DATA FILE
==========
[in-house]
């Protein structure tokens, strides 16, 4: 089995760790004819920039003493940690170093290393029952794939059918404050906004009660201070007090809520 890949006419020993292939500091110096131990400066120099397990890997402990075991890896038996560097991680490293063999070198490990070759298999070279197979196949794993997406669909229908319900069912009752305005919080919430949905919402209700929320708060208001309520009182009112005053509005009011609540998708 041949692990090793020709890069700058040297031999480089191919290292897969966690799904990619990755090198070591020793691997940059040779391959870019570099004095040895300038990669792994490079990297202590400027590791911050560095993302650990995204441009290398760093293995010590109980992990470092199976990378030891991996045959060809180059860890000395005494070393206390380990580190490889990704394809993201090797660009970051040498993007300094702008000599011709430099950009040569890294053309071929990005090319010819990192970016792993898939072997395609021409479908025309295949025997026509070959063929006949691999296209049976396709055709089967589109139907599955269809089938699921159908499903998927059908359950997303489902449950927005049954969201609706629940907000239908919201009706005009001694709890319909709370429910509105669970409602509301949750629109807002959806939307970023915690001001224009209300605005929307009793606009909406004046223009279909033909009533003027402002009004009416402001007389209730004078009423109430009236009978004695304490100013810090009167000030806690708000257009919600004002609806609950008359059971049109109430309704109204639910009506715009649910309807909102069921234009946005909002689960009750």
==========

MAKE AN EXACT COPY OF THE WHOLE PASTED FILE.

[in-house]
């Protein structure tokens, strides 16, 4: 089995760790004819920039003493940690170093290393029952794939059918404050906004009660201070007090809520 890949006419020993292939500091110096131990400066120099397990890997402990075991890896038996560097991680490293063999070198490990070759298999070279197979196949794993997406669909229908319900069912009752305005919080919430949905919402209700929320708060208001309520009182009112005053509005009011609540998708 041949692990090793020709890069700058040297031999480089191919290292897969966690799904990619990755090198070591020793691997940059040779391959870019570099004095040895300038990669792994490079990297202590400027590791911050560095993302650990995204441009290398760093293995010590109980992990470092199976990378030891991996045959060809180059860890000395005494070393206390380990580190490889990704394809993201090797660009970051040498993007300094702008000599011709430099950009040569890294053309071929990005090319010819990192970016792993898939072997395609021409479908025309295949025997026509070959063929006949691999296209049976396709055709089967589109139907599955269809089938699921159908499903998927059908359950997303489902449950927005049954969201609706629940907000239908919201009706005009001694709890319909709370429910509105669970409602509301949750629109807002959806939307970023915690001001224009209300605005929307009793606009909406004046223009279909033909009533003027402002009004009416402001007389209730004078009423109430009236009978004695304490100013810090009167000030806690708000257009919600004002609806609950008359059971049109109430309704109204639910009506715009649910309807909102069921234009946005909002689960009750």